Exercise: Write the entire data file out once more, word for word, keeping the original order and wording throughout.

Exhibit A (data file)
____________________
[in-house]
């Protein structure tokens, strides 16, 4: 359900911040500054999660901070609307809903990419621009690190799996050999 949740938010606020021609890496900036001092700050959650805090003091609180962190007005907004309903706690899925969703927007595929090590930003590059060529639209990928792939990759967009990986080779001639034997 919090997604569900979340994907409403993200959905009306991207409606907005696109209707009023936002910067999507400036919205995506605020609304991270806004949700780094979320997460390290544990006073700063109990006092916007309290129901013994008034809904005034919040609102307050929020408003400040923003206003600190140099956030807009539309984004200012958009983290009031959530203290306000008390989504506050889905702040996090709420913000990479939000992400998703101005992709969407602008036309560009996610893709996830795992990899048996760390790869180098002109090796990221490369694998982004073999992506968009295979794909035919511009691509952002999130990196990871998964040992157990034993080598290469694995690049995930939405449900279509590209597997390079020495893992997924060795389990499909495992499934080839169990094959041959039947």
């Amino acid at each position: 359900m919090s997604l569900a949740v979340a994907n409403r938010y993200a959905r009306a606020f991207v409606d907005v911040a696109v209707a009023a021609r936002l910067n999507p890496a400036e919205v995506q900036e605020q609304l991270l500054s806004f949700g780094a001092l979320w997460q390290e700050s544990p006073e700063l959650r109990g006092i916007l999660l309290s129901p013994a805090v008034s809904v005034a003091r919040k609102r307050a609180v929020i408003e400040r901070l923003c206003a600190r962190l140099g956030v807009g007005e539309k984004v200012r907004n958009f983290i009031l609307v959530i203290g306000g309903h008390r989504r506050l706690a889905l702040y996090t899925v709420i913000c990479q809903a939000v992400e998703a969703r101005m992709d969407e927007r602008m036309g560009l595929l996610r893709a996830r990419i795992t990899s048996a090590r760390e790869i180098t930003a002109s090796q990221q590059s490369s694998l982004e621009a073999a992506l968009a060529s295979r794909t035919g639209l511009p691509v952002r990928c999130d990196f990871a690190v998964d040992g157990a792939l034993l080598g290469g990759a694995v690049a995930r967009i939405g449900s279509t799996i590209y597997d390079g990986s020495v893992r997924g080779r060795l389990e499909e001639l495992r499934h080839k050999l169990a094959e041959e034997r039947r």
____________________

[in-house]
């Protein structure tokens, strides 16, 4: 359900911040500054999660901070609307809903990419621009690190799996050999 949740938010606020021609890496900036001092700050959650805090003091609180962190007005907004309903706690899925969703927007595929090590930003590059060529639209990928792939990759967009990986080779001639034997 919090997604569900979340994907409403993200959905009306991207409606907005696109209707009023936002910067999507400036919205995506605020609304991270806004949700780094979320997460390290544990006073700063109990006092916007309290129901013994008034809904005034919040609102307050929020408003400040923003206003600190140099956030807009539309984004200012958009983290009031959530203290306000008390989504506050889905702040996090709420913000990479939000992400998703101005992709969407602008036309560009996610893709996830795992990899048996760390790869180098002109090796990221490369694998982004073999992506968009295979794909035919511009691509952002999130990196990871998964040992157990034993080598290469694995690049995930939405449900279509590209597997390079020495893992997924060795389990499909495992499934080839169990094959041959039947």
């Amino acid at each position: 359900m919090s997604l569900a949740v979340a994907n409403r938010y993200a959905r009306a606020f991207v409606d907005v911040a696109v209707a009023a021609r936002l910067n999507p890496a400036e919205v995506q900036e605020q609304l991270l500054s806004f949700g780094a001092l979320w997460q390290e700050s544990p006073e700063l959650r109990g006092i916007l999660l309290s129901p013994a805090v008034s809904v005034a003091r919040k609102r307050a609180v929020i408003e400040r901070l923003c206003a600190r962190l140099g956030v807009g007005e539309k984004v200012r907004n958009f983290i009031l609307v959530i203290g306000g309903h008390r989504r506050l706690a889905l702040y996090t899925v709420i913000c990479q809903a939000v992400e998703a969703r101005m992709d969407e927007r602008m036309g560009l595929l996610r893709a996830r990419i795992t990899s048996a090590r760390e790869i180098t930003a002109s090796q990221q590059s490369s694998l982004e621009a073999a992506l968009a060529s295979r794909t035919g639209l511009p691509v952002r990928c999130d990196f990871a690190v998964d040992g157990a792939l034993l080598g290469g990759a694995v690049a995930r967009i939405g449900s279509t799996i590209y597997d390079g990986s020495v893992r997924g080779r060795l389990e499909e001639l495992r499934h080839k050999l169990a094959e041959e034997r039947r």